The first named source is Michael Madden, the late judge’s son, who said he saw Protasiewicz push his father and slap his face with an open hand. Madden is a twice-convicted felon who served more than three years in prison for conspiring to distribute more than 200 pounds of marijuana. The other named witness is former Milwaukee restaurateur Jonathan Ehr, a longtime friend of the Madden family, who said he saw Protasiewicz “push and shove” Judge Madden. Ehr said that when he asked the judge about the red marks he saw on his face and neck, Madden replied, “Oh, she did that.”

Both men also claim to have heard Protasiewicz use the “N-word.” Michael Madden said she did so in reference to people she encountered as a prosecutor in Milwaukee County Children’s Court. Ehr, more vaguely, said he heard her use this word in conversation with Judge Madden “but I don’t even know what they were talking about at the time.”

Protasiewicz, who considers her first marriage“the biggest mistake I made in my life” (she is now married to Gregory J. Sell, an attorney), calls these allegations “an absolute lie, 100 percent,” telling the Milwaukee Journal Sentinel that she is considering legal action. Said her spokesperson, Sam Roecker, “These claims are completely false, devoid of proof, and are only being made by a bitter, discredited, drug-dealing felon who will say anything to get attention.”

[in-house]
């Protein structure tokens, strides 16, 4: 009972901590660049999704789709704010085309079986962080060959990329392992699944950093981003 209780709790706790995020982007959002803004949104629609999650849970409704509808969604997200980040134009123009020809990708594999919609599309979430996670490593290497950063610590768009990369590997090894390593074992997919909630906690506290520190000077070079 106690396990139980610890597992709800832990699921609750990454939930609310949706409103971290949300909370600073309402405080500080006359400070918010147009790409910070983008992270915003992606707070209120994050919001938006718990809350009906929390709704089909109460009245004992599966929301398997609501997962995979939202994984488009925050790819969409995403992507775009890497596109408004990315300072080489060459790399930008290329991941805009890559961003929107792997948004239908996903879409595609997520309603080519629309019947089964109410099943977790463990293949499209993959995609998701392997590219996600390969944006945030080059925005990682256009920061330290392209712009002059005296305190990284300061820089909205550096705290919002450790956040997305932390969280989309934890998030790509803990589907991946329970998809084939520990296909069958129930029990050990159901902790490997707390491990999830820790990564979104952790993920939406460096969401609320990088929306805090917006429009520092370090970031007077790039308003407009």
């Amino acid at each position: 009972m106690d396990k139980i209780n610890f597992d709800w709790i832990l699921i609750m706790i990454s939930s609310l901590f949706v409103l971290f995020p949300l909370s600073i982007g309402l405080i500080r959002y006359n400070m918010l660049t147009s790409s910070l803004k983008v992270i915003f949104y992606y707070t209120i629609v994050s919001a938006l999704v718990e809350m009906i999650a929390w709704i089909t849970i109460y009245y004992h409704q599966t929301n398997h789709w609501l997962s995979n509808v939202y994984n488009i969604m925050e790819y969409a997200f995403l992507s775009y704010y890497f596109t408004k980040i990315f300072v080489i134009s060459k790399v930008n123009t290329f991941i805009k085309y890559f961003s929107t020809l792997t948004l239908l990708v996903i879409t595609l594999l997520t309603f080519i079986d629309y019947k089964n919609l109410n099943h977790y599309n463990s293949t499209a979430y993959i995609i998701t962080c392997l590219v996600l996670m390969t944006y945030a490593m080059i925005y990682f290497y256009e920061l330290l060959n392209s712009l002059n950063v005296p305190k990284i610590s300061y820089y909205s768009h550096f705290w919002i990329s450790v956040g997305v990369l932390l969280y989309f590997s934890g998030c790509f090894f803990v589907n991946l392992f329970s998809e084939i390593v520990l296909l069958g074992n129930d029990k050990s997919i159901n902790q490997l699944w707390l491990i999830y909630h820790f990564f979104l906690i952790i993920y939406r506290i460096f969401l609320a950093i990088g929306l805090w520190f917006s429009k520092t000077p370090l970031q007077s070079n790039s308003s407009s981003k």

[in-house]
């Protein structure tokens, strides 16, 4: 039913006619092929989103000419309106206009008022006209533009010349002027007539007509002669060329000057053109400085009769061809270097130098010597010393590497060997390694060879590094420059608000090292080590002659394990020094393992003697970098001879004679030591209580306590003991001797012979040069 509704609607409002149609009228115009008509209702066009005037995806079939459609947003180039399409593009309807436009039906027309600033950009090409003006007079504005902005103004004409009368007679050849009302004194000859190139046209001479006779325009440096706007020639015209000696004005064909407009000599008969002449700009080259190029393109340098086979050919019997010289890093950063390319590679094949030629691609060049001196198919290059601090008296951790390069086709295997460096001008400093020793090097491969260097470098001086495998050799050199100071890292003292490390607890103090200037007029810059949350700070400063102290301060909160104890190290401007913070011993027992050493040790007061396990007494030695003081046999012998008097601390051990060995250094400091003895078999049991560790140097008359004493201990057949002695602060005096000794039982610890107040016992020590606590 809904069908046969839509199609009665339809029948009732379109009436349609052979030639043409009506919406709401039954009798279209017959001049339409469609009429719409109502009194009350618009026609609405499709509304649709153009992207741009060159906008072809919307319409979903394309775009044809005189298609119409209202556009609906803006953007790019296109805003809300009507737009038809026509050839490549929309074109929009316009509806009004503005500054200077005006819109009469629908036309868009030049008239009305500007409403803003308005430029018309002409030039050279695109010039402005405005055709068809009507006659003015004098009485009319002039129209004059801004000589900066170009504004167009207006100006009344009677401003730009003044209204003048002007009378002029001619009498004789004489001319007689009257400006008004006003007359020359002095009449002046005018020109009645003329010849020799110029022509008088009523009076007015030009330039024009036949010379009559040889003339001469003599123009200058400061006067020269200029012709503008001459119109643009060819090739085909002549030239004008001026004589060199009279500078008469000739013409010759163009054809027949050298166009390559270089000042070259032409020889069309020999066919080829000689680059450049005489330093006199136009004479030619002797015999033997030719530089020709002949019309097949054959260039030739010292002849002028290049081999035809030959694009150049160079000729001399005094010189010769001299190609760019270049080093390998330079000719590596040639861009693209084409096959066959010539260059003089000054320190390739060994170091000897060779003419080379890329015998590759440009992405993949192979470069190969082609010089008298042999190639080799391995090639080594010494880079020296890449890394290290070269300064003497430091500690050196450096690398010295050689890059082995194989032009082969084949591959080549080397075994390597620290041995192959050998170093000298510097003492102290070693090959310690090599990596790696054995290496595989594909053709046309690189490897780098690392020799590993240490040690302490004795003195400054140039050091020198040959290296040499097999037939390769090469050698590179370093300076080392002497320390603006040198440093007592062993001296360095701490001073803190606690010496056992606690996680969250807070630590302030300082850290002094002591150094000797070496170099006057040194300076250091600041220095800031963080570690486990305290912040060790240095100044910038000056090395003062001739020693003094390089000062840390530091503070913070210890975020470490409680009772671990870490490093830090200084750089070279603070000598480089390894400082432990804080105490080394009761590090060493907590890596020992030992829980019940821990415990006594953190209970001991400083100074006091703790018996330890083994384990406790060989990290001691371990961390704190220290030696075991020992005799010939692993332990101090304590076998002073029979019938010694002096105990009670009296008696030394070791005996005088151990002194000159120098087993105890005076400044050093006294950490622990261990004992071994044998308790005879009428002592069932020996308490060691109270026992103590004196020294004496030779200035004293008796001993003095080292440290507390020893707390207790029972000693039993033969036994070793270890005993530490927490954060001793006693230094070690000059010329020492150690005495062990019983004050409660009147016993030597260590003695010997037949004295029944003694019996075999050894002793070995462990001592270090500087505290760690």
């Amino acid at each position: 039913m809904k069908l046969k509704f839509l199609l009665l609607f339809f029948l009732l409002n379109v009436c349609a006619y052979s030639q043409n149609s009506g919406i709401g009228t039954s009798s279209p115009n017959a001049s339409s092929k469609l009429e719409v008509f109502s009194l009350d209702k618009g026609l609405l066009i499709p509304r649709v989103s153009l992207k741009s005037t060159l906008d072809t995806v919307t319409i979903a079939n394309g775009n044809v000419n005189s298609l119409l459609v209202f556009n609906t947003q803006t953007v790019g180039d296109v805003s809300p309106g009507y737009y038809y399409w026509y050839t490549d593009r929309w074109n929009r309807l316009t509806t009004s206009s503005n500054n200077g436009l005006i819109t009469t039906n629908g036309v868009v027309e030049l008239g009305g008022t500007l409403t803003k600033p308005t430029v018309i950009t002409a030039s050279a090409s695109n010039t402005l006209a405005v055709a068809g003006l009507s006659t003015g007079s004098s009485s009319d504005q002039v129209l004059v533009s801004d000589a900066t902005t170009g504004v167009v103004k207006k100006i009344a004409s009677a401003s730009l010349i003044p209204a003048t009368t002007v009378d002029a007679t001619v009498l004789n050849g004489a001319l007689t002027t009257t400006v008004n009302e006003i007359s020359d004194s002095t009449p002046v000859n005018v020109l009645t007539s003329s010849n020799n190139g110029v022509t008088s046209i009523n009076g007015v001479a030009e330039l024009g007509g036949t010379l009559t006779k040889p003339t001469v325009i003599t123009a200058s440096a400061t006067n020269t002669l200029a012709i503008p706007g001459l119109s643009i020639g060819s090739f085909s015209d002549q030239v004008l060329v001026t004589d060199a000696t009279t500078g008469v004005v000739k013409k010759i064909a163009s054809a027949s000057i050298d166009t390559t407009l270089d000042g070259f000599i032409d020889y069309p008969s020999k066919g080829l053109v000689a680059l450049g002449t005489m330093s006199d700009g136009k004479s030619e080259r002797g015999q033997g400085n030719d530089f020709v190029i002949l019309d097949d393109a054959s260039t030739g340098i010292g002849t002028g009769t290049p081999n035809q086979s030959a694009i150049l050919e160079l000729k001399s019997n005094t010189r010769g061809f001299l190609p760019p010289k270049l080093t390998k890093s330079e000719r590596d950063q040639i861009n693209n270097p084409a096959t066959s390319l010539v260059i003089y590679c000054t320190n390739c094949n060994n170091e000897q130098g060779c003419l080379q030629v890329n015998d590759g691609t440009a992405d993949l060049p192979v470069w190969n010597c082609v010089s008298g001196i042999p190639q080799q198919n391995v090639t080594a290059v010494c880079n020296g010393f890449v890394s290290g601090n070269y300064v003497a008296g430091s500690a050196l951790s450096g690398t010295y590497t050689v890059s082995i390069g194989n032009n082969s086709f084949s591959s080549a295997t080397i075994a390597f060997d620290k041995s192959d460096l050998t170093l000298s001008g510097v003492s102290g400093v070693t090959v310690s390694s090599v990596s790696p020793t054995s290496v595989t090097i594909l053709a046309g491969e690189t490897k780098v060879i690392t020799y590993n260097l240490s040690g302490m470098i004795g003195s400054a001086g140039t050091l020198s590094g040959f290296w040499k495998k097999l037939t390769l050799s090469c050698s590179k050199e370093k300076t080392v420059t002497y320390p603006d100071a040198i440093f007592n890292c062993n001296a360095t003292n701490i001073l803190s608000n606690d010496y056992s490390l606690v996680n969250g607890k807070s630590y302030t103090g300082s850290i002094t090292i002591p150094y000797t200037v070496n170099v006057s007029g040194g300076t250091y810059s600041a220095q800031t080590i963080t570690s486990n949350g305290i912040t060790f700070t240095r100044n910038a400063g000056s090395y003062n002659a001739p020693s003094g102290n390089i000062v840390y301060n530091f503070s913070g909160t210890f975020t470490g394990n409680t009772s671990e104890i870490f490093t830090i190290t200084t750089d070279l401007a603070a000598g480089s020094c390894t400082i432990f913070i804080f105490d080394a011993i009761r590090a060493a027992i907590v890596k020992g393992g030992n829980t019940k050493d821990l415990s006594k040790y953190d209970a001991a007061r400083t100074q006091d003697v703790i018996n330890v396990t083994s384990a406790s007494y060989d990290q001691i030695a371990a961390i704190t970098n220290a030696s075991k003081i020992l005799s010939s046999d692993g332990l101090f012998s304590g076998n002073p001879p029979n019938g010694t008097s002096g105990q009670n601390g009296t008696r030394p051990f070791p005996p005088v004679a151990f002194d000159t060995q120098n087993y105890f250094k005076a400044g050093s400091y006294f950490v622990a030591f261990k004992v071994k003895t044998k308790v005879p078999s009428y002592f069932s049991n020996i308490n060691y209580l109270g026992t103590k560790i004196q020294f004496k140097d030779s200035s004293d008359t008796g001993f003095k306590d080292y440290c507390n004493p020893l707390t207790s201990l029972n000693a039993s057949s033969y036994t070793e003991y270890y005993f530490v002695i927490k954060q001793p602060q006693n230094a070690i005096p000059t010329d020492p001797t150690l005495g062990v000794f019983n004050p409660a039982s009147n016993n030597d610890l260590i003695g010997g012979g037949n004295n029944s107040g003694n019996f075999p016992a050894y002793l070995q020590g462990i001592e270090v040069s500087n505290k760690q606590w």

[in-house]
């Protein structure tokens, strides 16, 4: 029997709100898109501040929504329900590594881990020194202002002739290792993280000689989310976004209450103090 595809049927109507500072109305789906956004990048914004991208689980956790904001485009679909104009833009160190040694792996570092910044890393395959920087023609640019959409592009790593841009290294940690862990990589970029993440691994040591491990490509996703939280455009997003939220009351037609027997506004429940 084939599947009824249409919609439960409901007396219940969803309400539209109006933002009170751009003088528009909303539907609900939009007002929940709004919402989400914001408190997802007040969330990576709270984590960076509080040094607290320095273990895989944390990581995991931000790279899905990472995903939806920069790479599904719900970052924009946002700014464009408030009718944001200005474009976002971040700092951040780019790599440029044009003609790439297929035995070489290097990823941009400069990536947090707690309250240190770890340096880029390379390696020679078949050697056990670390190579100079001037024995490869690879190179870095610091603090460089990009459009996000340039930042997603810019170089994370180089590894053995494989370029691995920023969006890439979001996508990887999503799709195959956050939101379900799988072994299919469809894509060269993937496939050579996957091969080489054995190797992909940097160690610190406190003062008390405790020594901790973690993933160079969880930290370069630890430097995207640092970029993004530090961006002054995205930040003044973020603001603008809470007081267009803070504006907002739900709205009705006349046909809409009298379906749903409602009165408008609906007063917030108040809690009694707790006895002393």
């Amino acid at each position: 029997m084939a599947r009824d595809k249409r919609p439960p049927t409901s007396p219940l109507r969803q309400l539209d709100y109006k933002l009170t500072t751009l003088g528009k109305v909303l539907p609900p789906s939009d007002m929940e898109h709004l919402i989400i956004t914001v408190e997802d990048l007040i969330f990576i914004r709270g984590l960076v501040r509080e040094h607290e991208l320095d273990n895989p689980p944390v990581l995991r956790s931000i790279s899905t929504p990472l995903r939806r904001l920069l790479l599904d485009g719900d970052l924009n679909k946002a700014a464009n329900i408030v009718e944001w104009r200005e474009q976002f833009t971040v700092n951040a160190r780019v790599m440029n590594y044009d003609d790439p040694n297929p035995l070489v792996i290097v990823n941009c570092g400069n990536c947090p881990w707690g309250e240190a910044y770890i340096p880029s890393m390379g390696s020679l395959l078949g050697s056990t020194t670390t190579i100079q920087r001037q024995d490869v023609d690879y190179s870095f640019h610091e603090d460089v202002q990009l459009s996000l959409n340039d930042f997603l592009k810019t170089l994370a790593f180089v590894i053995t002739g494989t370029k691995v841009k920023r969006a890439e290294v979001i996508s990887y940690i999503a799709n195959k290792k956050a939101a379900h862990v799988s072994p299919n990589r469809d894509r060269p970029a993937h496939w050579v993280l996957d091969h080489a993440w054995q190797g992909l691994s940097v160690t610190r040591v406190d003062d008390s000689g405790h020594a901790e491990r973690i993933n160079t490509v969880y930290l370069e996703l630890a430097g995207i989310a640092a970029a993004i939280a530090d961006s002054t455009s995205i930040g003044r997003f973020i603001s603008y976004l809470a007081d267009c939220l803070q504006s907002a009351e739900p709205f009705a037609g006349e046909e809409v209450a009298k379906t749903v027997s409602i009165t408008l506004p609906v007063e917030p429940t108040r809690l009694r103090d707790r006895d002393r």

The couple’s “hefty divorce file,” the paper reported, contains “no mention of abuse or racial slurs.” Both of Judge Madden’s two other children, Mark Madden and Sheila Casey, said they had no firsthand knowledge of abuse, although all three children have accused Protasiewicz of taking advantage of their father during their brief relationship. Michael Madden, the paper wrote, at first said he never shared his concerns with the police or other family members, then “changed his account to say that he did mention the alleged abuse to his brother.” His brother, Mark, “declined to respond.”

I’m bringing up all of this detail because I think it does matter whether or not a candidate for the state’s highest court is a domestic abuser who uses the “N-word.” And I wanted to present enough of the evidence to show that any fair assessment leaves room for not just reasonable but considerable doubt.

The only question that can be definitively answered is why the Kelly camp is throwing these accusations into the campaign hopper, along with a relentless barrage of ads portraying Protasiewicz as soft on crime. It’s the same reason that Protasiewicz ran her cheap-shot ad suggesting that Kelly was wrong to have represented a couple accused of molesting children.